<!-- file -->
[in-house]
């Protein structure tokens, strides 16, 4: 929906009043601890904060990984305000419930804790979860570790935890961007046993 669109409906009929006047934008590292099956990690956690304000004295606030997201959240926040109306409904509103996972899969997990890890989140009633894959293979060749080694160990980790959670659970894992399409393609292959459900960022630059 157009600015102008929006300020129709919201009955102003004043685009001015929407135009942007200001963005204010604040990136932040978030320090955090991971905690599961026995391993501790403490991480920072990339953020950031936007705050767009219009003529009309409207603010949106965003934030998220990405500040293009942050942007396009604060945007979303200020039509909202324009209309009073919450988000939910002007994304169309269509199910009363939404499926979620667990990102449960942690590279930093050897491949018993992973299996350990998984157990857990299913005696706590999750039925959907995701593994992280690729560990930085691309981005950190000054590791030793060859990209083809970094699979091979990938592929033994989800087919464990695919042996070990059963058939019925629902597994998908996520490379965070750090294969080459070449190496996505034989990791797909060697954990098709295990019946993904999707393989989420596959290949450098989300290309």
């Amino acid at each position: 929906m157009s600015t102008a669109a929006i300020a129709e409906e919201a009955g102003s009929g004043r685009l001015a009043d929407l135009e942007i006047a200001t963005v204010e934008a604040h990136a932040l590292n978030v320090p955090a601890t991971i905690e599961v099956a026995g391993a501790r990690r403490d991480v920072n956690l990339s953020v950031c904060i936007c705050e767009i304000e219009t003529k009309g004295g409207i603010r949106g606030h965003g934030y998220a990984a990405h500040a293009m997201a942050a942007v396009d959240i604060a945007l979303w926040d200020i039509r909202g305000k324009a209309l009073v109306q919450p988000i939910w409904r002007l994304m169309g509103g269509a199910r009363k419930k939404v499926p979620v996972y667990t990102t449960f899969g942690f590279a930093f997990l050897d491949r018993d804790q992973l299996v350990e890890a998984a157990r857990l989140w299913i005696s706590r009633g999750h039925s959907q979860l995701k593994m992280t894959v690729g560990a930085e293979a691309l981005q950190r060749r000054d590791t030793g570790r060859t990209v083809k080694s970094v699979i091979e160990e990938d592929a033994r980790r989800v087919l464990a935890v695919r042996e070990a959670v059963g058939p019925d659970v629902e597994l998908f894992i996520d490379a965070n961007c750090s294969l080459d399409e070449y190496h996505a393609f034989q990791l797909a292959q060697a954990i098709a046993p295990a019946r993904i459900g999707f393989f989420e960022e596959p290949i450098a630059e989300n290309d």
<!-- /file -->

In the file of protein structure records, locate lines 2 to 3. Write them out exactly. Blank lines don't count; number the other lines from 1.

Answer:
């Protein structure tokens, strides 16, 4: 929906009043601890904060990984305000419930804790979860570790935890961007046993 669109409906009929006047934008590292099956990690956690304000004295606030997201959240926040109306409904509103996972899969997990890890989140009633894959293979060749080694160990980790959670659970894992399409393609292959459900960022630059 157009600015102008929006300020129709919201009955102003004043685009001015929407135009942007200001963005204010604040990136932040978030320090955090991971905690599961026995391993501790403490991480920072990339953020950031936007705050767009219009003529009309409207603010949106965003934030998220990405500040293009942050942007396009604060945007979303200020039509909202324009209309009073919450988000939910002007994304169309269509199910009363939404499926979620667990990102449960942690590279930093050897491949018993992973299996350990998984157990857990299913005696706590999750039925959907995701593994992280690729560990930085691309981005950190000054590791030793060859990209083809970094699979091979990938592929033994989800087919464990695919042996070990059963058939019925629902597994998908996520490379965070750090294969080459070449190496996505034989990791797909060697954990098709295990019946993904999707393989989420596959290949450098989300290309």
């Amino acid at each position: 929906m157009s600015t102008a669109a929006i300020a129709e409906e919201a009955g102003s009929g004043r685009l001015a009043d929407l135009e942007i006047a200001t963005v204010e934008a604040h990136a932040l590292n978030v320090p955090a601890t991971i905690e599961v099956a026995g391993a501790r990690r403490d991480v920072n956690l990339s953020v950031c904060i936007c705050e767009i304000e219009t003529k009309g004295g409207i603010r949106g606030h965003g934030y998220a990984a990405h500040a293009m997201a942050a942007v396009d959240i604060a945007l979303w926040d200020i039509r909202g305000k324009a209309l009073v109306q919450p988000i939910w409904r002007l994304m169309g509103g269509a199910r009363k419930k939404v499926p979620v996972y667990t990102t449960f899969g942690f590279a930093f997990l050897d491949r018993d804790q992973l299996v350990e890890a998984a157990r857990l989140w299913i005696s706590r009633g999750h039925s959907q979860l995701k593994m992280t894959v690729g560990a930085e293979a691309l981005q950190r060749r000054d590791t030793g570790r060859t990209v083809k080694s970094v699979i091979e160990e990938d592929a033994r980790r989800v087919l464990a935890v695919r042996e070990a959670v059963g058939p019925d659970v629902e597994l998908f894992i996520d490379a965070n961007c750090s294969l080459d399409e070449y190496h996505a393609f034989q990791l797909a292959q060697a954990i098709a046993p295990a019946r993904i459900g999707f393989f989420e960022e596959p290949i450098a630059e989300n290309d």